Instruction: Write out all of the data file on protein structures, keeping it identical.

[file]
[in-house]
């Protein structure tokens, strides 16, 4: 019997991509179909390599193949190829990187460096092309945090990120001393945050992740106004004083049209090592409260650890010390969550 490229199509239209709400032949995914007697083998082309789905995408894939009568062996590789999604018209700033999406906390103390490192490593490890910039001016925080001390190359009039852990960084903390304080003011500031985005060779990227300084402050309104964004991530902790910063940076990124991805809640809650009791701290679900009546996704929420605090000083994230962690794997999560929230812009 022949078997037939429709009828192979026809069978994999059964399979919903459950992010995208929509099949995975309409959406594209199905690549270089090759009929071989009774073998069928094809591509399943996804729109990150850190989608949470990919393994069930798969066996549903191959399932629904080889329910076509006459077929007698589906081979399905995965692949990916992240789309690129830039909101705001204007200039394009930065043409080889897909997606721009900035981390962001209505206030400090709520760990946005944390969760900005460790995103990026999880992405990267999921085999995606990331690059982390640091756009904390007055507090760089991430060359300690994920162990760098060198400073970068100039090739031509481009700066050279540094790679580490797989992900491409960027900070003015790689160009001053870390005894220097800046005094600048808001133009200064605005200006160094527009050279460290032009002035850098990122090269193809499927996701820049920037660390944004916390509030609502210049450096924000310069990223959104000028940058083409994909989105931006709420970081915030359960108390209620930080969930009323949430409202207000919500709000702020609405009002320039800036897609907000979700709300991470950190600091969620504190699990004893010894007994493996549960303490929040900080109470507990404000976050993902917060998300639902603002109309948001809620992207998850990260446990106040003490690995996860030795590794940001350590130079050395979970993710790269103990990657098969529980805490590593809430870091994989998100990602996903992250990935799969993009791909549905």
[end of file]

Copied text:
[in-house]
């Protein structure tokens, strides 16, 4: 019997991509179909390599193949190829990187460096092309945090990120001393945050992740106004004083049209090592409260650890010390969550 490229199509239209709400032949995914007697083998082309789905995408894939009568062996590789999604018209700033999406906390103390490192490593490890910039001016925080001390190359009039852990960084903390304080003011500031985005060779990227300084402050309104964004991530902790910063940076990124991805809640809650009791701290679900009546996704929420605090000083994230962690794997999560929230812009 022949078997037939429709009828192979026809069978994999059964399979919903459950992010995208929509099949995975309409959406594209199905690549270089090759009929071989009774073998069928094809591509399943996804729109990150850190989608949470990919393994069930798969066996549903191959399932629904080889329910076509006459077929007698589906081979399905995965692949990916992240789309690129830039909101705001204007200039394009930065043409080889897909997606721009900035981390962001209505206030400090709520760990946005944390969760900005460790995103990026999880992405990267999921085999995606990331690059982390640091756009904390007055507090760089991430060359300690994920162990760098060198400073970068100039090739031509481009700066050279540094790679580490797989992900491409960027900070003015790689160009001053870390005894220097800046005094600048808001133009200064605005200006160094527009050279460290032009002035850098990122090269193809499927996701820049920037660390944004916390509030609502210049450096924000310069990223959104000028940058083409994909989105931006709420970081915030359960108390209620930080969930009323949430409202207000919500709000702020609405009002320039800036897609907000979700709300991470950190600091969620504190699990004893010894007994493996549960303490929040900080109470507990404000976050993902917060998300639902603002109309948001809620992207998850990260446990106040003490690995996860030795590794940001350590130079050395979970993710790269103990990657098969529980805490590593809430870091994989998100990602996903992250990935799969993009791909549905």